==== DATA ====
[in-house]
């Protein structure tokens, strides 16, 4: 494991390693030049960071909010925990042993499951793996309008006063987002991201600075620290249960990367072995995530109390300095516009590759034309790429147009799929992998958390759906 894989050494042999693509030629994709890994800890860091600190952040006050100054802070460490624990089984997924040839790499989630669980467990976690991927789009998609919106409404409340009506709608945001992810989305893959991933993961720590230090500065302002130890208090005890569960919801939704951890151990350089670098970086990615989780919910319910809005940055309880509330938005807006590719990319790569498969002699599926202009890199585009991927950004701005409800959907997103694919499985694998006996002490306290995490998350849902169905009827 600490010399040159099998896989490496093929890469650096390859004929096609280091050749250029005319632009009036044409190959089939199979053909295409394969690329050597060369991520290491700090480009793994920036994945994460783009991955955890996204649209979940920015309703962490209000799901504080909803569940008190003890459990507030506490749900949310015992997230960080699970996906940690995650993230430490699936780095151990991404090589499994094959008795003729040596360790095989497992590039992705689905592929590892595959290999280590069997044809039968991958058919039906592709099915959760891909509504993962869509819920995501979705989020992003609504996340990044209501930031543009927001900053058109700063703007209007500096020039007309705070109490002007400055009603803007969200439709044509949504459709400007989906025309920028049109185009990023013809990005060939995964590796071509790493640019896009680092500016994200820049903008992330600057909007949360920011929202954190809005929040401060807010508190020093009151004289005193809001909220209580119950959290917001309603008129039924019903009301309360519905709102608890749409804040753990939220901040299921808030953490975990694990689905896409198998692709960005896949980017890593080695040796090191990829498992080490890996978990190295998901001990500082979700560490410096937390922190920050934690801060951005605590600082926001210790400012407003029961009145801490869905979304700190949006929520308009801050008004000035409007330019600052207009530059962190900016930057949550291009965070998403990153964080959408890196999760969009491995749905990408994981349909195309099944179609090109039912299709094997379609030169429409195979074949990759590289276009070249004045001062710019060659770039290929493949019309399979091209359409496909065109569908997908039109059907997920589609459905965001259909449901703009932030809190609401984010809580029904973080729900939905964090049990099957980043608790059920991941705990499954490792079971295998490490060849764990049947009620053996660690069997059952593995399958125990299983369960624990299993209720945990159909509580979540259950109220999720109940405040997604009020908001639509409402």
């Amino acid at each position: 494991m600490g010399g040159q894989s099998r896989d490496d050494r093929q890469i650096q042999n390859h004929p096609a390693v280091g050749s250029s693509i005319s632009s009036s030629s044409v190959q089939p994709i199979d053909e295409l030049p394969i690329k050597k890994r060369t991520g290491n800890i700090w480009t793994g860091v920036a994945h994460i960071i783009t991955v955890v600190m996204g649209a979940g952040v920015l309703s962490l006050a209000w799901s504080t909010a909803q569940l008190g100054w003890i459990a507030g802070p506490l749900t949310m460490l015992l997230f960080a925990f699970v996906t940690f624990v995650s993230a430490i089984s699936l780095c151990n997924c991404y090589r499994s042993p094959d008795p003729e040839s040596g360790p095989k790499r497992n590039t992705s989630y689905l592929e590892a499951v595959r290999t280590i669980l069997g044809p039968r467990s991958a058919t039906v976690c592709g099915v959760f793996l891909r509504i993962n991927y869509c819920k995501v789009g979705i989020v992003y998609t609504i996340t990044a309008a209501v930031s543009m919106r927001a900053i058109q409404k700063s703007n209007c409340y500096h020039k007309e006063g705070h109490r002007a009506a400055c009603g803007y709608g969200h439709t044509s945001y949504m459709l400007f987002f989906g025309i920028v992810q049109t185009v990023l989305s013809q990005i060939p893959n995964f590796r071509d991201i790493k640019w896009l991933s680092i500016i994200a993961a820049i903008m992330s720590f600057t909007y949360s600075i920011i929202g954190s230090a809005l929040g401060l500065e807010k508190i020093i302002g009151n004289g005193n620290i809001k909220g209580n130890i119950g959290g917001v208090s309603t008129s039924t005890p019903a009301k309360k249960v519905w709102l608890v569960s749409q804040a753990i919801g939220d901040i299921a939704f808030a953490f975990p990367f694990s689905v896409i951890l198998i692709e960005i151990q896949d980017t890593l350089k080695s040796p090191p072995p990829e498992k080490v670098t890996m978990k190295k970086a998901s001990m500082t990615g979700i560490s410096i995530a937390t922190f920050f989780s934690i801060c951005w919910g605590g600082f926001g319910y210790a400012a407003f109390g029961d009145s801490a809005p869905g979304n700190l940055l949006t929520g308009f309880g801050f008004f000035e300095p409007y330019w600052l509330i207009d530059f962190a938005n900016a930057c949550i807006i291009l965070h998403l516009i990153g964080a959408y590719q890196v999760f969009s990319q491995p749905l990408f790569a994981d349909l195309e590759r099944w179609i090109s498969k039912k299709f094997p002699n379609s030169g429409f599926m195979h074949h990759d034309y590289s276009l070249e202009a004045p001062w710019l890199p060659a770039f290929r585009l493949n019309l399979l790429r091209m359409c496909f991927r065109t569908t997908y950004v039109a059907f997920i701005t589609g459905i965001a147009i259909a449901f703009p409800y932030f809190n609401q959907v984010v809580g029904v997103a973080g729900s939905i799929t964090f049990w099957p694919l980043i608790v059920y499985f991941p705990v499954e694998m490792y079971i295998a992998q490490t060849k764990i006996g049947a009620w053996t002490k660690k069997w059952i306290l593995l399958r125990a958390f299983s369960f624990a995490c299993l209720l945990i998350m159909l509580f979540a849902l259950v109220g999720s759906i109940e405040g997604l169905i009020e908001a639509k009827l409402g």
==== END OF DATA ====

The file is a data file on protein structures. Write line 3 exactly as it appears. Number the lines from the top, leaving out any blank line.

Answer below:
């Amino acid at each position: 494991m600490g010399g040159q894989s099998r896989d490496d050494r093929q890469i650096q042999n390859h004929p096609a390693v280091g050749s250029s693509i005319s632009s009036s030629s044409v190959q089939p994709i199979d053909e295409l030049p394969i690329k050597k890994r060369t991520g290491n800890i700090w480009t793994g860091v920036a994945h994460i960071i783009t991955v955890v600190m996204g649209a979940g952040v920015l309703s962490l006050a209000w799901s504080t909010a909803q569940l008190g100054w003890i459990a507030g802070p506490l749900t949310m460490l015992l997230f960080a925990f699970v996906t940690f624990v995650s993230a430490i089984s699936l780095c151990n997924c991404y090589r499994s042993p094959d008795p003729e040839s040596g360790p095989k790499r497992n590039t992705s989630y689905l592929e590892a499951v595959r290999t280590i669980l069997g044809p039968r467990s991958a058919t039906v976690c592709g099915v959760f793996l891909r509504i993962n991927y869509c819920k995501v789009g979705i989020v992003y998609t609504i996340t990044a309008a209501v930031s543009m919106r927001a900053i058109q409404k700063s703007n209007c409340y500096h020039k007309e006063g705070h109490r002007a009506a400055c009603g803007y709608g969200h439709t044509s945001y949504m459709l400007f987002f989906g025309i920028v992810q049109t185009v990023l989305s013809q990005i060939p893959n995964f590796r071509d991201i790493k640019w896009l991933s680092i500016i994200a993961a820049i903008m992330s720590f600057t909007y949360s600075i920011i929202g954190s230090a809005l929040g401060l500065e807010k508190i020093i302002g009151n004289g005193n620290i809001k909220g209580n130890i119950g959290g917001v208090s309603t008129s039924t005890p019903a009301k309360k249960v519905w709102l608890v569960s749409q804040a753990i919801g939220d901040i299921a939704f808030a953490f975990p990367f694990s689905v896409i951890l198998i692709e960005i151990q896949d980017t890593l350089k080695s040796p090191p072995p990829e498992k080490v670098t890996m978990k190295k970086a998901s001990m500082t990615g979700i560490s410096i995530a937390t922190f920050f989780s934690i801060c951005w919910g605590g600082f926001g319910y210790a400012a407003f109390g029961d009145s801490a809005p869905g979304n700190l940055l949006t929520g308009f309880g801050f008004f000035e300095p409007y330019w600052l509330i207009d530059f962190a938005n900016a930057c949550i807006i291009l965070h998403l516009i990153g964080a959408y590719q890196v999760f969009s990319q491995p749905l990408f790569a994981d349909l195309e590759r099944w179609i090109s498969k039912k299709f094997p002699n379609s030169g429409f599926m195979h074949h990759d034309y590289s276009l070249e202009a004045p001062w710019l890199p060659a770039f290929r585009l493949n019309l399979l790429r091209m359409c496909f991927r065109t569908t997908y950004v039109a059907f997920i701005t589609g459905i965001a147009i259909a449901f703009p409800y932030f809190n609401q959907v984010v809580g029904v997103a973080g729900s939905i799929t964090f049990w099957p694919l980043i608790v059920y499985f991941p705990v499954e694998m490792y079971i295998a992998q490490t060849k764990i006996g049947a009620w053996t002490k660690k069997w059952i306290l593995l399958r125990a958390f299983s369960f624990a995490c299993l209720l945990i998350m159909l509580f979540a849902l259950v109220g999720s759906i109940e405040g997604l169905i009020e908001a639509k009827l409402g």